CBS Chairman Les Moonves resigns Sunday after more sexual misconduct allegations

CBS Chairman Les Moonves resigns Sunday after more sexual misconduct allegations

United States television giant CBS announced Sunday the immediate departure of powerful CEO Leslie Moonves, one of the biggest scalps in the #MeToo era, following a slew of escalating sexual misconduct allegations.

The company says it and Mr Moonves would donate $20m ($28m AUD) to groups supporting the #MeToo movement.

Moonves departs immediately. Joseph Ianniello, the company's chief operating officer and a longtime acolyte of Moonves, has been named interim CEO while the board conducts a search for a permanent replacement.

Moonves' future at CBS came into question in July, when Pulitzer Prize-winning reporter Ronan Farrow published an expose in the New Yorker detailing allegations from six women.

CBS had been investigating Mr Moonves since allegations appeared in the New Yorker in July - and fresh accusations from six more women have appeared.

In a statement to the magazine, Moonves said the "appalling accusations" are untrue, but he acknowledged consensual relations with three of the women before he started working at CBS.

A representative of CBS controlling shareholder Shari Redstone and National Amusements declined to comment.

If Moonves were to be fired without cause, he could receive upwards of $170 million in a severance package. Other women told the magazine of unwanted touching or advances by Moonves.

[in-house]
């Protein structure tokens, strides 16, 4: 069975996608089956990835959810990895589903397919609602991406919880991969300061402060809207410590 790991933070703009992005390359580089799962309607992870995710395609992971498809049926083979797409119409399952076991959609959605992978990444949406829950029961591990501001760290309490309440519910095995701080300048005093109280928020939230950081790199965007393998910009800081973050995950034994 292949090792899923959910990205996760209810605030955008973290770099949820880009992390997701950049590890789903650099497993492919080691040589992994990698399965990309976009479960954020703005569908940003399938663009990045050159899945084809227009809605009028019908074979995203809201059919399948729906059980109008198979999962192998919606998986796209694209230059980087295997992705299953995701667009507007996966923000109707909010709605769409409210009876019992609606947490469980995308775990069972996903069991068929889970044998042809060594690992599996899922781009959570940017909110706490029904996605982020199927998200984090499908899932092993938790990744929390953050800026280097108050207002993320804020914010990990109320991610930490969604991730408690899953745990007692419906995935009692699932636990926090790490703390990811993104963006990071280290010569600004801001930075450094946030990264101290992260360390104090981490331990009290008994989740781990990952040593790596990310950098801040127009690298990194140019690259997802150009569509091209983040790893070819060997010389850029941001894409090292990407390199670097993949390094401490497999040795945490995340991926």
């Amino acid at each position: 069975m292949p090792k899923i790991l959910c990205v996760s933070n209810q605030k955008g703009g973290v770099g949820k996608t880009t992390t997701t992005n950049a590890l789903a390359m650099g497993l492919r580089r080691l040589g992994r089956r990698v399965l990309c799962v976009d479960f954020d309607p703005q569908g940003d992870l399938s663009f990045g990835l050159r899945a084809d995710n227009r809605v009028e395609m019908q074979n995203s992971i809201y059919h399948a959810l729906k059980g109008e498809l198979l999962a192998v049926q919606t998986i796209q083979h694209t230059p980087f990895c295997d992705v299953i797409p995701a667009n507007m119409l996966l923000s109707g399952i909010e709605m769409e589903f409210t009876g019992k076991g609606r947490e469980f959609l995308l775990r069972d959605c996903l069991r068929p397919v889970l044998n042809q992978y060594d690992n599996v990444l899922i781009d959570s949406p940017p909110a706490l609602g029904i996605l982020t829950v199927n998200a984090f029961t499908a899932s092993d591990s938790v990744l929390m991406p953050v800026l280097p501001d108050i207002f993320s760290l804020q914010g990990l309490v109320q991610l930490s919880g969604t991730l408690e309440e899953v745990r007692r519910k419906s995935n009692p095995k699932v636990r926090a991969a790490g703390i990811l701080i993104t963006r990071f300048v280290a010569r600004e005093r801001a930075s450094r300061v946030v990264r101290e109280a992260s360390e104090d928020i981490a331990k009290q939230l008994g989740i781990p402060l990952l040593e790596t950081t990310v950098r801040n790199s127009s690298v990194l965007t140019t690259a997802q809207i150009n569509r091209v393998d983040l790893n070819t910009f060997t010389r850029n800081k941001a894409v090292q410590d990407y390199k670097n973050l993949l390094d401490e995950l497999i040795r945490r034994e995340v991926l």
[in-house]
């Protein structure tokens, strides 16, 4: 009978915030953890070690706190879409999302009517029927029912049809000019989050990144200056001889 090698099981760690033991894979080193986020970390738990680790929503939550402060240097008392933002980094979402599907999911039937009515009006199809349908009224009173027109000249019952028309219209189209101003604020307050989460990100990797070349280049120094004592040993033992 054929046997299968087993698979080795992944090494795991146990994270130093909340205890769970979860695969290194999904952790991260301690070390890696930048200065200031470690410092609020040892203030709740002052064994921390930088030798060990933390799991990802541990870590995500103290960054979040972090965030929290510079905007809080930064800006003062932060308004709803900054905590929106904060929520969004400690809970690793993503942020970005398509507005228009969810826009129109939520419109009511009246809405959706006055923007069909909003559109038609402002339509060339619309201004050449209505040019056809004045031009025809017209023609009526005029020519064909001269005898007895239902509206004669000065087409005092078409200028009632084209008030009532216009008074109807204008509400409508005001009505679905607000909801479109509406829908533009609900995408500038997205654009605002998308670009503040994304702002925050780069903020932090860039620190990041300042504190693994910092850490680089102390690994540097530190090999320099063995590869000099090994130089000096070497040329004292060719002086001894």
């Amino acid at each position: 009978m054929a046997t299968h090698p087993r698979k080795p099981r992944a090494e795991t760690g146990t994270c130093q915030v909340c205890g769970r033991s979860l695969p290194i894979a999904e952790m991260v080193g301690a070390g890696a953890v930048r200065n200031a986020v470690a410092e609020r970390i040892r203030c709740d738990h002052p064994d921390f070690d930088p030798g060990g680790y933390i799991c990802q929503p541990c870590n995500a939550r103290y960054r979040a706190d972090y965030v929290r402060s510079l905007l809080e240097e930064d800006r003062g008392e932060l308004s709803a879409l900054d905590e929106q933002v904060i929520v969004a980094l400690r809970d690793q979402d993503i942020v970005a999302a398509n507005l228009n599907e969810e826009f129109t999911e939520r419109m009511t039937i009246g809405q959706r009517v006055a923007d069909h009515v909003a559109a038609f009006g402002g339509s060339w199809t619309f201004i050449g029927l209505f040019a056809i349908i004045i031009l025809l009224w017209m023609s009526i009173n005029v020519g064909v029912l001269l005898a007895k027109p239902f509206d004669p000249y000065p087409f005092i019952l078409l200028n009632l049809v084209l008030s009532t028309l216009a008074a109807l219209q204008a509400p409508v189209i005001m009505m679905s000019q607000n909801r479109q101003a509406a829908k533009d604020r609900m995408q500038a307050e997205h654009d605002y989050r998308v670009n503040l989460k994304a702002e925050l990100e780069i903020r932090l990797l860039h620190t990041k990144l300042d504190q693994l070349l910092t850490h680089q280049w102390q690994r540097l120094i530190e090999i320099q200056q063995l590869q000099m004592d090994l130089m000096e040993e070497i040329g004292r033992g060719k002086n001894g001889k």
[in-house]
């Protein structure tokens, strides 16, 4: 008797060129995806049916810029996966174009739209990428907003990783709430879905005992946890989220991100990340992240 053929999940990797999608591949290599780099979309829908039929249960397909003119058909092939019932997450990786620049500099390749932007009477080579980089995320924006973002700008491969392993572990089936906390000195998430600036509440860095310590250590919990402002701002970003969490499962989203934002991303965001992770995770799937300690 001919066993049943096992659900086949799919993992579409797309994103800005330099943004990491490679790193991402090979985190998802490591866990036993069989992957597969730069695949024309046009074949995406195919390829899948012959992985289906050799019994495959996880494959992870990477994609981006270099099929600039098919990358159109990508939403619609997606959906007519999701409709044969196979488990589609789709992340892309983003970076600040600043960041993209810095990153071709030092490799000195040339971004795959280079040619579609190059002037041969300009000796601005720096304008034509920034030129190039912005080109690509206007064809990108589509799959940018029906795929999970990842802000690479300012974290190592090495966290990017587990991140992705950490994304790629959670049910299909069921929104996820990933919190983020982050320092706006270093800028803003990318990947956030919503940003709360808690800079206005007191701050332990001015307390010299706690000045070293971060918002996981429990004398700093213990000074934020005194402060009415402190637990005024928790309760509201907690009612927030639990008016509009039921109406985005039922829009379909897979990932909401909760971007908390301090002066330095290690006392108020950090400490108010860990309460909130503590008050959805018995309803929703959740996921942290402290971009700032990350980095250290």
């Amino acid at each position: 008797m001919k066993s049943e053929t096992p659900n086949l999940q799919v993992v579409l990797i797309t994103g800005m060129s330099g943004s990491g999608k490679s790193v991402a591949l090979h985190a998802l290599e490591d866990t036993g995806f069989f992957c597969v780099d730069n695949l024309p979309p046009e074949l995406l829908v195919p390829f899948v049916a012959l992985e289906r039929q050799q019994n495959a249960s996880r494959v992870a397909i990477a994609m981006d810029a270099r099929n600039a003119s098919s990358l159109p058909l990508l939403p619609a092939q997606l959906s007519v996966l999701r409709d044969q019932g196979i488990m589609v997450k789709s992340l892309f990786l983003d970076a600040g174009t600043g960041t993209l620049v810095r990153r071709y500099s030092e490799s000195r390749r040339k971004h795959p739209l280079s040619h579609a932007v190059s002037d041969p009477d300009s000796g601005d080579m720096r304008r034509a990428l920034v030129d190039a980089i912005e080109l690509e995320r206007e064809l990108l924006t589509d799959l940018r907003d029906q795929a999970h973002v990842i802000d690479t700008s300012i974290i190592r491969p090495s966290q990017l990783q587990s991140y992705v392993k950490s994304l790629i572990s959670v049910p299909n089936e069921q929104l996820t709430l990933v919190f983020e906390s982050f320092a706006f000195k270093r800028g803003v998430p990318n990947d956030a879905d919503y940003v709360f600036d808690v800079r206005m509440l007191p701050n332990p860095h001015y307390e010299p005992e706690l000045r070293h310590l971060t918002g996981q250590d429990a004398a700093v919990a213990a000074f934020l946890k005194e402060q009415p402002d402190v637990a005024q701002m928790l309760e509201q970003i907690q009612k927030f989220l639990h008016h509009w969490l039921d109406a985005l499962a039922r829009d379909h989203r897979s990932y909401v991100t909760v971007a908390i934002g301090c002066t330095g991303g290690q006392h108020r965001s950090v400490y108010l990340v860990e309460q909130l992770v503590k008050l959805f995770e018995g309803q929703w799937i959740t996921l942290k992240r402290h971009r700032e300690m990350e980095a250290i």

CBS announced Moonves' departure, which takes effect immediately, early Sunday evening.

Moonves, 68, who turned CBS from an aging radio and TV broadcaster into a provider of shows to digital platforms, was expected to reap an estimated $100 million in severance.

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He had been battling National Amusements over board control, in addition to the harassment complaints.

Farrow's initial piece on Moonves presumably helped him surface other women who claimed similar stories.

O'Donnell went on to reinforce the statement she'd made when her former co-host Charlie Rose had been ousted from CBS last November, following sexual misconduct allegations from multiple women.

CBS's board has been in talks with Moonves to negotiate his exit, a source familiar with the matter previously told Reuters. Moonves responded by acknowledging three of the encounters, but insisted they were consensual and that he never misused his status. Led by Moonves, CBS has fought against this, going as far as to file a lawsuit to try and lessen Redstone's power.

The Time's Up movement urged CBS to "move swiftly and decisively to create a safe work environment", adding: "We will accept nothing less than full transparency of the investigation's findings".

Farrow said some of the women spoke out because they felt CBS was failing to take appropriate action against Moonves.

Moonves had almost $70 million in earnings previous year, and CBS has held the top spot in network ratings for a decade under his leadership.

One of Mr Moonves' accusers, Phyllis Golden-Gottlieb, also reported her accusations to Los Angeles police a year ago, but they were not pursued because the statute of limitations had expired.

He said on CNN that "these women are coming out now" because "they have been extraordinarily frustrated by what they perceive to be inaction on the part of CBS and its board".

In a second statement after his departure, Moonves said he was "deeply saddened" to be leaving the company and its employees.

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